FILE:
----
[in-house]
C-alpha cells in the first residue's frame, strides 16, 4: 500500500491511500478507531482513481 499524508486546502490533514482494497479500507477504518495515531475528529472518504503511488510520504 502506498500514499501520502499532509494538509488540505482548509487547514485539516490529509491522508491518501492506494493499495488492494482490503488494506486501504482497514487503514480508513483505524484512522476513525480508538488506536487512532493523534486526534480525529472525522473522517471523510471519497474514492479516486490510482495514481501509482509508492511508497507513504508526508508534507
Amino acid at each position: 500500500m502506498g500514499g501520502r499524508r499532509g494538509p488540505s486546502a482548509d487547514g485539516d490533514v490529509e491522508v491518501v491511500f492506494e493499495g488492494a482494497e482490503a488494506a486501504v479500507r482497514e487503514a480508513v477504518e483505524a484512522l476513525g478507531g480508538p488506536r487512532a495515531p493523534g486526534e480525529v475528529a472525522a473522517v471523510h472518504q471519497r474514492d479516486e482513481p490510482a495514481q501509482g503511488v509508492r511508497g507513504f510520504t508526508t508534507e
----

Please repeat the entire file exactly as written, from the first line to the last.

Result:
[in-house]
C-alpha cells in the first residue's frame, strides 16, 4: 500500500491511500478507531482513481 499524508486546502490533514482494497479500507477504518495515531475528529472518504503511488510520504 502506498500514499501520502499532509494538509488540505482548509487547514485539516490529509491522508491518501492506494493499495488492494482490503488494506486501504482497514487503514480508513483505524484512522476513525480508538488506536487512532493523534486526534480525529472525522473522517471523510471519497474514492479516486490510482495514481501509482509508492511508497507513504508526508508534507
Amino acid at each position: 500500500m502506498g500514499g501520502r499524508r499532509g494538509p488540505s486546502a482548509d487547514g485539516d490533514v490529509e491522508v491518501v491511500f492506494e493499495g488492494a482494497e482490503a488494506a486501504v479500507r482497514e487503514a480508513v477504518e483505524a484512522l476513525g478507531g480508538p488506536r487512532a495515531p493523534g486526534e480525529v475528529a472525522a473522517v471523510h472518504q471519497r474514492d479516486e482513481p490510482a495514481q501509482g503511488v509508492r511508497g507513504f510520504t508526508t508534507e